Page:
But the hash solution mentioned above is much better.

    Upd: btw, $dirname is read from the command line, not from the file. I suppose you meant something along the lines of my $dirname = $_ or my $dirname = (split /,/)[0].

Re: Grepping arrays, any better way to do this?
by chanakya (Friar) on Feb 15, 2007 at 14:05 UTC
    bart,izut,akho thank you for your wonderful comments and code.
    I'd like to know more on whats happening in izut's code, most specifically the map and unpack part.

    Thank you once again
      # creates a hash with all dates seen on @fileslist my %seen_dates; @seen_dates{ map { ( unpack( "x6A*", $_ ) )[0] } @fileslist } = (); # increases the value of each seen @datelist element on %seen_dates. foreach (@datelist) { if ( exists $seen_dates{$_} ) { $seen_dates{$_}++; } }
      This code is commented already with what it is doing. The map/unpack stuff is "magically" iterating over the array @fileslist, and unpacking each entry therein. map is the iterator, it takes expressions or a block of code as the thing to do with each element in a given list. Unpack is ignoring 6 bytes of data, and then grabbing the rest as ascii text. Since unpack can return a list itself, the author was careful to specifically ask for exactly the first element of the one element list. (that's the ')[0]' part right after the unpack), then for each thing in this new list, create an empty hash entry.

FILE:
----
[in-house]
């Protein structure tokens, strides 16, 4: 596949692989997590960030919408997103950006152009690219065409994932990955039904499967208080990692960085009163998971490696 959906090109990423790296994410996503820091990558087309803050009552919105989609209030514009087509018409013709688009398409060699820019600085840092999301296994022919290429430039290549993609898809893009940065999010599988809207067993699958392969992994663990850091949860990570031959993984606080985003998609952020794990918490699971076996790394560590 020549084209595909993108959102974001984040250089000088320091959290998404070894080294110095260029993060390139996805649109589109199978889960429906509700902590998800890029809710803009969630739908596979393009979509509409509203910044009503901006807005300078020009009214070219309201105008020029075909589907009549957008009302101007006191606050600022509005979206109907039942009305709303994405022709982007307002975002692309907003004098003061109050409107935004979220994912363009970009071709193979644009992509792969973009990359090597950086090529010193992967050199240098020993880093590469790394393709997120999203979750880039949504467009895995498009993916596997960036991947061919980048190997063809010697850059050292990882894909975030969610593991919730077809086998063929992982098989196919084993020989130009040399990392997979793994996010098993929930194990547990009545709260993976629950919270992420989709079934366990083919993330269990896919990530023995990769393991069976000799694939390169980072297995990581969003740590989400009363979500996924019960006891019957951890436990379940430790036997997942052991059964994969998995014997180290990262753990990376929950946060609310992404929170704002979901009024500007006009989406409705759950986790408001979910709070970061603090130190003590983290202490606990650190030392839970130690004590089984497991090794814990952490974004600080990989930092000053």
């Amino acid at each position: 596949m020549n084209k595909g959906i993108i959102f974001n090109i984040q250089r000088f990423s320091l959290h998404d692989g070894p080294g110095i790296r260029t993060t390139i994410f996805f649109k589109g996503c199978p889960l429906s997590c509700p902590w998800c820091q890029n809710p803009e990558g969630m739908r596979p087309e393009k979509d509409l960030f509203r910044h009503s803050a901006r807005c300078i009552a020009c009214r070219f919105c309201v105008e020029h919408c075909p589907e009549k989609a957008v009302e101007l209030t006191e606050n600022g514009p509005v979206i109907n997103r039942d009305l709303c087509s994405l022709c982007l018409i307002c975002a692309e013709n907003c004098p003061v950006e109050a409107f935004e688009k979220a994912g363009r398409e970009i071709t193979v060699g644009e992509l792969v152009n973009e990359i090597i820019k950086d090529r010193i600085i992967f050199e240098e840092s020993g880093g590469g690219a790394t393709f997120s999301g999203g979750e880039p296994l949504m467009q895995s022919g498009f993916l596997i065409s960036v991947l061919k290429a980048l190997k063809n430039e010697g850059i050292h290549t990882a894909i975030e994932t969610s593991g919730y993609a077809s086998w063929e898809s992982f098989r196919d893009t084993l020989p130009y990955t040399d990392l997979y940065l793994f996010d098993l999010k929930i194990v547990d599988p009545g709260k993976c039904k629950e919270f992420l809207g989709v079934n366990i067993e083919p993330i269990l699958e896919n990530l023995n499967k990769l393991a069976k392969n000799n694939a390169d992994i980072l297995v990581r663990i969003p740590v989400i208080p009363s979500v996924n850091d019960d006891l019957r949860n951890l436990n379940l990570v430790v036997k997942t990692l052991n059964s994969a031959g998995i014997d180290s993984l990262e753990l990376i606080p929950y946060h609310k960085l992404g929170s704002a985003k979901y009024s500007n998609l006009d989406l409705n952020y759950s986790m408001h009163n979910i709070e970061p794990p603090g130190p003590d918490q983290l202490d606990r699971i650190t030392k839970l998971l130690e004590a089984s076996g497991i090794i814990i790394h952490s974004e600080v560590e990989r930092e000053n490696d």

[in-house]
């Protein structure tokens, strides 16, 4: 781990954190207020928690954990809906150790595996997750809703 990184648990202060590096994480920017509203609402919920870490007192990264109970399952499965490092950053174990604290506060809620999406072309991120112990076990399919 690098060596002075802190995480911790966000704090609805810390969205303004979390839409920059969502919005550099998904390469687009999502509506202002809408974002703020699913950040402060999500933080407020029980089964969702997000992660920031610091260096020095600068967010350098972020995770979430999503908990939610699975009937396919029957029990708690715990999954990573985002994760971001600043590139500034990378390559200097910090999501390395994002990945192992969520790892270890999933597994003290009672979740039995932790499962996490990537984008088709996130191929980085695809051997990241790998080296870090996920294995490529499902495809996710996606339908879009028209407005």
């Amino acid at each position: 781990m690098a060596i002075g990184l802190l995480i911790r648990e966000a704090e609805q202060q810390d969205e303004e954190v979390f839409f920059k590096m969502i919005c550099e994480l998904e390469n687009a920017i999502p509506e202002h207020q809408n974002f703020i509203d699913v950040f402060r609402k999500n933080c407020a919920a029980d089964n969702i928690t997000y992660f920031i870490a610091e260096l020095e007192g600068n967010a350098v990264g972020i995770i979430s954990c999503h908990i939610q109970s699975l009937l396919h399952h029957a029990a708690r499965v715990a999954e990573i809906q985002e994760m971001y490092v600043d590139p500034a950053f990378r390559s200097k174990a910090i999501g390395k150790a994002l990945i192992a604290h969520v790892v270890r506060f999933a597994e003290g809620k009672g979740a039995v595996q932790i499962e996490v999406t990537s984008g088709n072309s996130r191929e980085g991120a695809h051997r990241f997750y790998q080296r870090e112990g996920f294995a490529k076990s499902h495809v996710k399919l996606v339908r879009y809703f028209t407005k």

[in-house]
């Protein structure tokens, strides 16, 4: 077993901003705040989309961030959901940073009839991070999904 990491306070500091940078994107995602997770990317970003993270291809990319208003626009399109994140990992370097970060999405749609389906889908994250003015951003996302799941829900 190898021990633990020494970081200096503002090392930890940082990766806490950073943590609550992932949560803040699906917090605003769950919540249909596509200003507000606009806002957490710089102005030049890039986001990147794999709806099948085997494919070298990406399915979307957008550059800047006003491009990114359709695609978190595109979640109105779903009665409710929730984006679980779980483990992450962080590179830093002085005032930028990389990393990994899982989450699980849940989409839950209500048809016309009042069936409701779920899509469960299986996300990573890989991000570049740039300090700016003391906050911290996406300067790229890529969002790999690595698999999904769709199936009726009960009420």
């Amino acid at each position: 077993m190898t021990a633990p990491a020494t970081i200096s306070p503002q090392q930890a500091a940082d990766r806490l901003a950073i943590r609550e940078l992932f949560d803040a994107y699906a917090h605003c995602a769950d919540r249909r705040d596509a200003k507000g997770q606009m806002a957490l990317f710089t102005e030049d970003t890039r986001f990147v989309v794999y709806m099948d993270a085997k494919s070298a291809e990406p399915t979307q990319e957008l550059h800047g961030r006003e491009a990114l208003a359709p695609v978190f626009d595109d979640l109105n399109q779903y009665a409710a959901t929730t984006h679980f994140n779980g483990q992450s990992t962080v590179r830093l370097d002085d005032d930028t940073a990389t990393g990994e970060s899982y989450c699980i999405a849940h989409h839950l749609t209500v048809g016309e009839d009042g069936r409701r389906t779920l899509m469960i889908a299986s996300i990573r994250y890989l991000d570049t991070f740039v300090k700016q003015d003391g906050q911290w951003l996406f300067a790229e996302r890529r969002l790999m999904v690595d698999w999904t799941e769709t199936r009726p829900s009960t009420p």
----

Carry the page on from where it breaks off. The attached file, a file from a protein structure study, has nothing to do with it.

The upshot of all that is that it creates a hash entry for each 'date' portion of the files in fileslist. Then once the hashes are created, it goes through the date list, and for each date within this hash, if it is in the date list, the hash entry is incremented. (that's the foreach section of code).

      Actually that code is not written to work correctly, as the first part is creating empty lists/arrays of hashes not simple hashes anyway...

      It is likely that the seemingly tortuous example given was to

      • try to teach you something by getting you to figure this stuff out yourself, and
      • keep you from actually using that in a homework assignment
      You'll notice I've not given you simpler to understand code for this same reasons.

      -Scott